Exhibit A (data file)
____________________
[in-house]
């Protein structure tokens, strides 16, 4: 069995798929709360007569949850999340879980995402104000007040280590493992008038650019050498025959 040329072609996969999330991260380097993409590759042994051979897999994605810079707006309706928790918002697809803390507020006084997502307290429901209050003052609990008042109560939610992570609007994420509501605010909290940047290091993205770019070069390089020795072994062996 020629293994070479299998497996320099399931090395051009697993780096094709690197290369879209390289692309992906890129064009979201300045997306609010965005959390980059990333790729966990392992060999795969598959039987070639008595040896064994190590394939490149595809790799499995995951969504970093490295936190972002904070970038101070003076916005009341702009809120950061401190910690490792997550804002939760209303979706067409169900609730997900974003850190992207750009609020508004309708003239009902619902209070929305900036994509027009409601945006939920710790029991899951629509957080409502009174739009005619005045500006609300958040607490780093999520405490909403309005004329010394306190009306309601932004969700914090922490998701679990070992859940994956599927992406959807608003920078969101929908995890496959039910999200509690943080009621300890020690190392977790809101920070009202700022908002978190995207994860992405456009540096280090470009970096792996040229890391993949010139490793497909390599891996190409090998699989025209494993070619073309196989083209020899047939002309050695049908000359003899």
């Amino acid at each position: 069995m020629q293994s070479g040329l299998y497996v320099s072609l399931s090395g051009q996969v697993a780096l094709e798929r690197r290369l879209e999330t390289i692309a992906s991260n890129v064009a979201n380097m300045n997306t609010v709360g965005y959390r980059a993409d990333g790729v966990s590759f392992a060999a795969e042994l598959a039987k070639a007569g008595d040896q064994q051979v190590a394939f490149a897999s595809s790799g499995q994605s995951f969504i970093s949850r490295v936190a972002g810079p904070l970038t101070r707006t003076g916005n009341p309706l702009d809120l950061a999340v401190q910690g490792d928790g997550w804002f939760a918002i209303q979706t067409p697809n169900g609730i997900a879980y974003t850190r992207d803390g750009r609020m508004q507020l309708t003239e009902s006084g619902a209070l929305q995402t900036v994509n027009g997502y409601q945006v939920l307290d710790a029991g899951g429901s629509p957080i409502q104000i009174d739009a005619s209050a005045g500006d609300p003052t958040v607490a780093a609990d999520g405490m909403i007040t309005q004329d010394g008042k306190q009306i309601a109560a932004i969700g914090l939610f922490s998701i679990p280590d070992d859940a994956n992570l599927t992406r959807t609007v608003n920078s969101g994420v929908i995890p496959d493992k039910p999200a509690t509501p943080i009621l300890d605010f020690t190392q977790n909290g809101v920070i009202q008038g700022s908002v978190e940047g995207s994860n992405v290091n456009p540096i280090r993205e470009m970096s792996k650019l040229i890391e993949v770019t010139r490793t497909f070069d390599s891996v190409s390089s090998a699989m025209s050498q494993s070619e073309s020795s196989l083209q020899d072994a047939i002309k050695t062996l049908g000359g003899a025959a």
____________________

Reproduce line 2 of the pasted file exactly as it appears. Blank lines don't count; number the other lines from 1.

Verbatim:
């Protein structure tokens, strides 16, 4: 069995798929709360007569949850999340879980995402104000007040280590493992008038650019050498025959 040329072609996969999330991260380097993409590759042994051979897999994605810079707006309706928790918002697809803390507020006084997502307290429901209050003052609990008042109560939610992570609007994420509501605010909290940047290091993205770019070069390089020795072994062996 020629293994070479299998497996320099399931090395051009697993780096094709690197290369879209390289692309992906890129064009979201300045997306609010965005959390980059990333790729966990392992060999795969598959039987070639008595040896064994190590394939490149595809790799499995995951969504970093490295936190972002904070970038101070003076916005009341702009809120950061401190910690490792997550804002939760209303979706067409169900609730997900974003850190992207750009609020508004309708003239009902619902209070929305900036994509027009409601945006939920710790029991899951629509957080409502009174739009005619005045500006609300958040607490780093999520405490909403309005004329010394306190009306309601932004969700914090922490998701679990070992859940994956599927992406959807608003920078969101929908995890496959039910999200509690943080009621300890020690190392977790809101920070009202700022908002978190995207994860992405456009540096280090470009970096792996040229890391993949010139490793497909390599891996190409090998699989025209494993070619073309196989083209020899047939002309050695049908000359003899």